(In most buildings, there are no water meters for individual apartment units, but rather a single meter for the entire building – which is one reason landlords have always paid the water bill themselves. Landlords of some post-’79 buildings already use third-party billing companies to pass along water costs to tenants.)

Unfair formula?

In a concession to tenant advocates, landlords say they would cut tenants’ rent by the amount of their first monthly water bill, keeping tenants’ total monthly payment flat – so long as their water costs don’t rise.

But tenant advocate Gross said a one-time rent reduction is not enough. He said billing companies often pass on their administrative charges in the water bills and that the formulas they use do not take into account variations in water use among residents.

“Say one tenant works long hours, showers at the gym and eats take-out food, while another tenant uses twice as much water because they are home all day and cook most of their meals,” Gross said. “The formula treats them the same. The only fair way to do this is to install individual meters on each of the units.”

But in older buildings, installing individual water meters would cost thousands of dollars for each unit, an expense landlords say they cannot afford.

A spokeswoman for Garcetti said he supports the idea of having individual water meters for each unit, but added that technology might offer a solution.

“The ideal approach is to install submeters and bill tenants for actual usage,” spokeswoman Molly Fowler said. “While submeters can be costly, there are new technologies that may help and we are working to understand those options.”

Some of the new technologies include devices that can be installed on existing pipes or plumbing fixtures that can wirelessly monitor water flow, eliminating the need for costly plumbing retrofits.

In Sacramento, meanwhile, Wolk’s legislation would take a major step toward requiring submeters for newly built apartments. Her SB 7 would require that all new projects have plumbing in place so that individual units can have submeters installed.

“When installed and read, submetering encourages water users to be more aware of their usage, giving them a financial incentive to conserve,” Wolk said in a statement when she introduced the bill. “Given the extent of the drought and the need for greater water conservation in California, all of the state’s residents should be armed with the knowledge of how much water they are using, in order for them to take steps to reduce their usage.”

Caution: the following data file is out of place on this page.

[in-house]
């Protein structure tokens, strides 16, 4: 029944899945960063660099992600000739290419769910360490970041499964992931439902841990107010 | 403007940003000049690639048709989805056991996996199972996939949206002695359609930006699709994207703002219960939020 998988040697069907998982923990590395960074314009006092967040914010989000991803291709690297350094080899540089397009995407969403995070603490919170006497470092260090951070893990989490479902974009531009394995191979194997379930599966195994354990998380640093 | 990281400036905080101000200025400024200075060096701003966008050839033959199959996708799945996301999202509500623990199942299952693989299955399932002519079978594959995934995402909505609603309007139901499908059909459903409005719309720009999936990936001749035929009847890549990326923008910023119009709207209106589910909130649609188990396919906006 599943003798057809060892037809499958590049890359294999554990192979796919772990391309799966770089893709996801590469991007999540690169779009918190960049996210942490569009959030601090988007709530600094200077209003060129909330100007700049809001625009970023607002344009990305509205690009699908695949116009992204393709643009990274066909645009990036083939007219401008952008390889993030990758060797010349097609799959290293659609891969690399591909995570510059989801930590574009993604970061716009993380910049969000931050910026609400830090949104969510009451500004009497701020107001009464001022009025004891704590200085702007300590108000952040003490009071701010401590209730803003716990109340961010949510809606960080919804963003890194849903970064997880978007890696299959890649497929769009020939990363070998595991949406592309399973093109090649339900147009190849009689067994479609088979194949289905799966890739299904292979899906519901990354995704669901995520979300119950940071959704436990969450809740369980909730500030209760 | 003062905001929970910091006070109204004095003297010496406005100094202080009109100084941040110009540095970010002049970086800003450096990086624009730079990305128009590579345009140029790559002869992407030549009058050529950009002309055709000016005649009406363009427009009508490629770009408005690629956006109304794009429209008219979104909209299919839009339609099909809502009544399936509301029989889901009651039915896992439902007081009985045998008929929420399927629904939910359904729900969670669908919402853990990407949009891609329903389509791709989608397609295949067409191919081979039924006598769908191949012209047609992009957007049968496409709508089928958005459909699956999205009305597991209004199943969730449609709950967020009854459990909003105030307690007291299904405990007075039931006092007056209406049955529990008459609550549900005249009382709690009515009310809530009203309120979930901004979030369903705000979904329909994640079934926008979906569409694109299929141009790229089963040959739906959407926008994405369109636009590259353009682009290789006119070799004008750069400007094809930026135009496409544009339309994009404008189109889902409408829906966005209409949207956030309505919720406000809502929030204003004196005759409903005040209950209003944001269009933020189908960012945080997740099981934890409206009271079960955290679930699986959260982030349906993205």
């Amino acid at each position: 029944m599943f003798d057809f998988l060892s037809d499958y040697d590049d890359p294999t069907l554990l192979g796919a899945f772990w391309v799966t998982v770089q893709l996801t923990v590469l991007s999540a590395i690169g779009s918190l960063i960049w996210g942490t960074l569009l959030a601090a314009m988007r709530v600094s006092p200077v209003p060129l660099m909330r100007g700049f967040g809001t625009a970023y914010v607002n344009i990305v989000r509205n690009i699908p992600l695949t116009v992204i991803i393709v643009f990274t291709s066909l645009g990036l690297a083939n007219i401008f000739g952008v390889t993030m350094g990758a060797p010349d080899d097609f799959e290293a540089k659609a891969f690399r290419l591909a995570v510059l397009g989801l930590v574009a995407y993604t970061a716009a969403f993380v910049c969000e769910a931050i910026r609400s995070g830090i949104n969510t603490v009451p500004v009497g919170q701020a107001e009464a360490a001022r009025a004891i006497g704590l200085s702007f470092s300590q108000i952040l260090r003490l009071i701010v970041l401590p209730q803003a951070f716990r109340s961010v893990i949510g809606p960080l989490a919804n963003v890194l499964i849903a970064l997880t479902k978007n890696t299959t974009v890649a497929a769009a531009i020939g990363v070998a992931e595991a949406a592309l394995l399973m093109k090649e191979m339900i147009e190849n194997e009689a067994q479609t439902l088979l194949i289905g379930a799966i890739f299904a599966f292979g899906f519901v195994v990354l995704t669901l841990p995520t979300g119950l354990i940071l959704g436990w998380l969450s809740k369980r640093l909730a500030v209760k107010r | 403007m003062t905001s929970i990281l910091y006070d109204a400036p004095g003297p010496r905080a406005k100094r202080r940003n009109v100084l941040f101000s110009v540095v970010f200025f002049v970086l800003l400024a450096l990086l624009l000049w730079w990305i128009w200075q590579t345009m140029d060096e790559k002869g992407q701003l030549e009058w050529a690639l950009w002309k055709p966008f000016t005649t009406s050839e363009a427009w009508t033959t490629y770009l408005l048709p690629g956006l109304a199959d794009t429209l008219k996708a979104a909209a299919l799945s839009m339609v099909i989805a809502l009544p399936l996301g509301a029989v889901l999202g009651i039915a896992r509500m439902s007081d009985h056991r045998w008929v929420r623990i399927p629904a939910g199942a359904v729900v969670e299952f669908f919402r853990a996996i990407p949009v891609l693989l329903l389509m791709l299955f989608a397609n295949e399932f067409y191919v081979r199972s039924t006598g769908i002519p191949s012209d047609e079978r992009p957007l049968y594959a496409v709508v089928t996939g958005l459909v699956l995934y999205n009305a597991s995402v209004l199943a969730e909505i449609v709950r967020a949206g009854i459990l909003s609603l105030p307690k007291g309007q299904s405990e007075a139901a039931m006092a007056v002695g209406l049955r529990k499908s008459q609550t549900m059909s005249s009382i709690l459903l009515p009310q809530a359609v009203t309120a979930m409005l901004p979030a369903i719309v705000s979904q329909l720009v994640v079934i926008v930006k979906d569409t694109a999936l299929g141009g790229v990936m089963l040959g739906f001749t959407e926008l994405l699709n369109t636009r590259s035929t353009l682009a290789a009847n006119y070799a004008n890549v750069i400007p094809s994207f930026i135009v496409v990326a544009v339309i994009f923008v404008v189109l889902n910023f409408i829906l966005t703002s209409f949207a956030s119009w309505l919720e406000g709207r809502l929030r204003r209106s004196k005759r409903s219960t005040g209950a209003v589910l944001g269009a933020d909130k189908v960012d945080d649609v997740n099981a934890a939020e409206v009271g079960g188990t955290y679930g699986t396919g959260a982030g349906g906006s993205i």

Welcome change?

Tenant advocate Gross said he has some concerns about the Wolk bill, which he said needs to include protections for tenants.

“The biggest thing is disclosure: Before they sign the lease in a building with submeters, tenants must know that they will be responsible for their water bills,” he said. “And there must be some limits on billing fees.”

But the bill has been welcomed by at least one local apartment developer, who called it long overdue.

Venice landlord Carl Lambert, who owns eight apartment buildings and has developed some properties, said submeters make a big difference. Years ago, he installed submeters in one of his buildings. It was expensive, costing around $5,000 a unit in today’s dollars, but he’s had no complaints from tenants.

“They control their own destiny, so if they see the water bill going up, they take steps to bring it back down and the total water use stays low,” Lambert said.

In his other buildings where he pays for all the water use, he said it’s a different story. There are always a few tenants who know their toilet has been running or that their faucet is leaking but who never get around to reporting problems because they don’t have to pay for the water. That leaves it to building managers to find leaks during periodic inspections.

“Some people will abuse the water use if they don’t have to pay for it,” he said. “That’s human nature.”

For reprint and licensing requests for this article, CLICK HERE.